There's no shortage of sites to discover in every hamlet or village of the surrounding area. Near Bagnese, the Church of San Giusto a Signano is worth a trip, with its typically 17th-century facade, a double segmental arch, and preserving several artworks such as the 13th-century frescoes attributed to Bernardo Daddi. Higher up stands the pretty village of Mosciano, at whose centre we find the church of Sant’Andrea, which holds works like the 13th-century frescoes attributed to Corso di Buono and the 13th-century panel of the Madonna and Child by the Pistoia-born painter Manfredino d’Alberto. San Martino alla Palma is one of the most beautiful hamlets in the Scandicci region. Its principal sites are the 16th-century Villa Torrigiani and the 16th century parish church of the same name with its panoramic loggia.
In the nearby village of Rinaldi stands Villa Antinori, which was converted in its entirety at the beginning of the 20th century. In Viottolone, preceded by a long avenue of trees, Villa di Castelpulci rises on the hilltop, a magnificent country residence belonging to the Riccardi family that still preserves its spectacular 18th-century appearance. In Settimo, it’s worth stoppiing at the historic Romanesque Parish Church of San Giuliano. The church, which was restructured in the 17th century, is home to the venerated Madonna of the Flowers, a terracotta piece painted by Donatello’s workshop. However, the most significant site in the whole Scandicci district is the Badia di San Salvatore e San Lorenzo: the church (a Romanesque structure) and the adjoining museum are enriched by many works of art, starting from the Chapel of St Jacob, decorated with frescoes in 1315 by Buffalmacco, where several frescoes by Domenico Ghirlandaio can be seen.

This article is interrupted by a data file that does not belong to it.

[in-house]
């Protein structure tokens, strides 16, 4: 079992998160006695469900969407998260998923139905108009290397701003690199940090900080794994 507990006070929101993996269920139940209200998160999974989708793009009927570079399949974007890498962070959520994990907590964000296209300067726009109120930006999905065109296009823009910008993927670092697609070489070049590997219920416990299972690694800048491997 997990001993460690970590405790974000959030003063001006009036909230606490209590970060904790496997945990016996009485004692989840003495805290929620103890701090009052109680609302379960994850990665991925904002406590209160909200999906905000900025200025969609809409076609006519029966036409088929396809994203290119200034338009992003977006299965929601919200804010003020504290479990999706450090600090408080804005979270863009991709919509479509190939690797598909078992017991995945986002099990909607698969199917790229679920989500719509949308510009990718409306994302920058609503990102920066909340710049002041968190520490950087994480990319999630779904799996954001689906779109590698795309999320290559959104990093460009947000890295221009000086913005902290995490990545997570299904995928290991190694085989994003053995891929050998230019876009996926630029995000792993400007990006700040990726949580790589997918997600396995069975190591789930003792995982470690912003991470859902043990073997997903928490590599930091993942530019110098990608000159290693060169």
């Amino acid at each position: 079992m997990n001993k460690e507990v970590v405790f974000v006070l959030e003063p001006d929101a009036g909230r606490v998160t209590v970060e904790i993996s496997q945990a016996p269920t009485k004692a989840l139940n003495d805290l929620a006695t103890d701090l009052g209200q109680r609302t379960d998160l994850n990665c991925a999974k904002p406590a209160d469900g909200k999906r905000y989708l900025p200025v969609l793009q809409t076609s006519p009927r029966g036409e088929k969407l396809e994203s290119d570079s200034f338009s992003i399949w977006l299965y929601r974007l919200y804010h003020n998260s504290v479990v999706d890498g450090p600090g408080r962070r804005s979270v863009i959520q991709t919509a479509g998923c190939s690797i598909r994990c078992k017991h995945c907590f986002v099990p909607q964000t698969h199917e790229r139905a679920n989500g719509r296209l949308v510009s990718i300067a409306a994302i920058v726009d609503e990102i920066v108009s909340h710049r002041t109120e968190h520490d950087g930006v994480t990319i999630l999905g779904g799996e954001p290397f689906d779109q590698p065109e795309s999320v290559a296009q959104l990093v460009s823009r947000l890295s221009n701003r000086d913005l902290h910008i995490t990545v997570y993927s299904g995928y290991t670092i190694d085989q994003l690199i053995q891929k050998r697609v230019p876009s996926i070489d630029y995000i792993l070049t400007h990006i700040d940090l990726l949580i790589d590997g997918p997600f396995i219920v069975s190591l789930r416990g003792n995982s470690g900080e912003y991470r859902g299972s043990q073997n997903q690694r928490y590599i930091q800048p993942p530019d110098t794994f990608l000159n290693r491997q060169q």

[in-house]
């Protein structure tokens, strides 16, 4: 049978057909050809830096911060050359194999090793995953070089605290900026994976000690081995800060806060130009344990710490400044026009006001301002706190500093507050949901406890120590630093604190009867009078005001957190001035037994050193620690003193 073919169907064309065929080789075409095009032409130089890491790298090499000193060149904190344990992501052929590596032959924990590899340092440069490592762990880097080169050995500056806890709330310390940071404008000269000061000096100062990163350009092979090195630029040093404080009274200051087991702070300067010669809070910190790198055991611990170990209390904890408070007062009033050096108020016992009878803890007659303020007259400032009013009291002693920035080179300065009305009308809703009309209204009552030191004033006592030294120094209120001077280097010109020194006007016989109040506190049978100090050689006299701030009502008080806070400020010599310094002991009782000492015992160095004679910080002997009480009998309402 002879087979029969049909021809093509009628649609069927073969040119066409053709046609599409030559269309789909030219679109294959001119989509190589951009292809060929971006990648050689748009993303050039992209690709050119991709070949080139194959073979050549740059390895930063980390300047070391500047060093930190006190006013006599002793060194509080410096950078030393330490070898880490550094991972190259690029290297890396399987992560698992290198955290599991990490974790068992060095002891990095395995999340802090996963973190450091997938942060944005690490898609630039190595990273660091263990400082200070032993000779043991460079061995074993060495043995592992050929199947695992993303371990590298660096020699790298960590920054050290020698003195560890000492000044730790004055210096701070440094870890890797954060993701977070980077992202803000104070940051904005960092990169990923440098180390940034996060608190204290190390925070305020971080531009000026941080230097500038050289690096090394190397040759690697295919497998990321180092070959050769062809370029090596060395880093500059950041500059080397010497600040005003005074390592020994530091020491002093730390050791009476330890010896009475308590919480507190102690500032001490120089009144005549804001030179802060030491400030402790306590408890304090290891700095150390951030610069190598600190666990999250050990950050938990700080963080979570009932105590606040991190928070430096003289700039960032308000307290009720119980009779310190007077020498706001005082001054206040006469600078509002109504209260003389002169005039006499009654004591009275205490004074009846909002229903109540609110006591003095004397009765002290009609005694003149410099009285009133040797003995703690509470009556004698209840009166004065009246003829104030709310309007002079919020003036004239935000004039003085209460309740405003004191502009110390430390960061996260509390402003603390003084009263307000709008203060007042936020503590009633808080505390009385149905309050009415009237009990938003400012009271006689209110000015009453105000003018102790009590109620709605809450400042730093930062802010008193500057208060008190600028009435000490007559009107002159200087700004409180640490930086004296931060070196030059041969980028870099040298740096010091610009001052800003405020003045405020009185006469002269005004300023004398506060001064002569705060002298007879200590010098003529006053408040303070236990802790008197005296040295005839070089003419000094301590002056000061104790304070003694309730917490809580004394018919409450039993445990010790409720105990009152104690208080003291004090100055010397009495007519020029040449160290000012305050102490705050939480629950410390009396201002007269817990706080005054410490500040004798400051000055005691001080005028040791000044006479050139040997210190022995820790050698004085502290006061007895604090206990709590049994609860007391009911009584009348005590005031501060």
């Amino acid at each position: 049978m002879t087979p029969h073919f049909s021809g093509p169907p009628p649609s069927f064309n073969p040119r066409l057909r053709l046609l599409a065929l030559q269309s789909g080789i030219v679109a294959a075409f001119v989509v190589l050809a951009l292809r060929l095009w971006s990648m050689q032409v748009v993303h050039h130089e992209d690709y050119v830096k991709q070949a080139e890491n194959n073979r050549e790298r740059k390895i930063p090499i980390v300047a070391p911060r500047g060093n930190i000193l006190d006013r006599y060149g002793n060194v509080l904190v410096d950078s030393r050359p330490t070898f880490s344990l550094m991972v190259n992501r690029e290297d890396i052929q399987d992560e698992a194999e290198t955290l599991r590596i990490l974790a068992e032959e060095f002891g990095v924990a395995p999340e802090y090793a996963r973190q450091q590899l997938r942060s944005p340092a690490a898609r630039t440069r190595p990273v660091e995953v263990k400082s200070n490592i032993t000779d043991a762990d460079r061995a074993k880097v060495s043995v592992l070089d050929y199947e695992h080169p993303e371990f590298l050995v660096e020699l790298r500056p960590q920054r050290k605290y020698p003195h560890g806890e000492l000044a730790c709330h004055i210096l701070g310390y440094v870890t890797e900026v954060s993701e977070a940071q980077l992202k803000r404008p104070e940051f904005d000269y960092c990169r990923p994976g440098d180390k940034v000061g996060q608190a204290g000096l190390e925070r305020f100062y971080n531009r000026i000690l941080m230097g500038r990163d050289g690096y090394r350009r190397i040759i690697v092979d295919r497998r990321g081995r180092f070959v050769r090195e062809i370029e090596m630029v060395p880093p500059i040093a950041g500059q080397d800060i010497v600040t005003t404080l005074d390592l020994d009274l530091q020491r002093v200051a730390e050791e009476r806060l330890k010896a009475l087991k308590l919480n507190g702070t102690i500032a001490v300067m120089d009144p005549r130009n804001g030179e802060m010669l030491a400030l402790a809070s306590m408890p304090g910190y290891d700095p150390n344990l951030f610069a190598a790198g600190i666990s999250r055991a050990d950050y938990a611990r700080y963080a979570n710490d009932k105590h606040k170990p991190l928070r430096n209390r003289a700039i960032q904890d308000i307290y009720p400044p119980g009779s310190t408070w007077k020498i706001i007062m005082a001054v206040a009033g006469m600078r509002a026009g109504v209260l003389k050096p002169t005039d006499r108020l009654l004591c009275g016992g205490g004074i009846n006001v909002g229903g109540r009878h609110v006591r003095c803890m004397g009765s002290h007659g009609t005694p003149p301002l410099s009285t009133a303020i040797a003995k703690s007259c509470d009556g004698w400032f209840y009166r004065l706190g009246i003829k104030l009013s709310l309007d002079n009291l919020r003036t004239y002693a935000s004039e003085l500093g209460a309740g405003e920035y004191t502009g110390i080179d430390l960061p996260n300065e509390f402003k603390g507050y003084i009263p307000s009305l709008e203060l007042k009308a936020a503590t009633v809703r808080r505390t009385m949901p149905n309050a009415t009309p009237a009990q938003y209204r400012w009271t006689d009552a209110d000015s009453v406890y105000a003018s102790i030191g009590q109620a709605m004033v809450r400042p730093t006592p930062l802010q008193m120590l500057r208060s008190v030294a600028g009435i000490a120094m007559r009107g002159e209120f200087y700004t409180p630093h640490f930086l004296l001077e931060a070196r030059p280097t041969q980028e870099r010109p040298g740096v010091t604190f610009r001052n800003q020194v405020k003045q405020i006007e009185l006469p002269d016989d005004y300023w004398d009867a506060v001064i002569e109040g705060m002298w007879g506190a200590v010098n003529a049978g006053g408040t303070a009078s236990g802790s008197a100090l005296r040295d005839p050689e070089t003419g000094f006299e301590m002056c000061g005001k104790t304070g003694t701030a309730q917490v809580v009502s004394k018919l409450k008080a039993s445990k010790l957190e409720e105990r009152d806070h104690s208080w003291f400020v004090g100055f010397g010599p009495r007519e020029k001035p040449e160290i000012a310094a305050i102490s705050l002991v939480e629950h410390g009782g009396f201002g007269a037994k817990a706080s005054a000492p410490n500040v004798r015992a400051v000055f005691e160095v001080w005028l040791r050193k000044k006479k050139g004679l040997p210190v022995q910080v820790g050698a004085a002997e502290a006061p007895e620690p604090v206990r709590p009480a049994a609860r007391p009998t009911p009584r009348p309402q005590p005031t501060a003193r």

Last but not least are the Museum of Palaeontology and Minerology of Scandicci, the imposing ruins of Mulinaccio, near San Vincenzo a Torri, and the opportunity to immerse yourself in nature by visiting the Park at Poggio Valicaia, with its five kilometres of trails.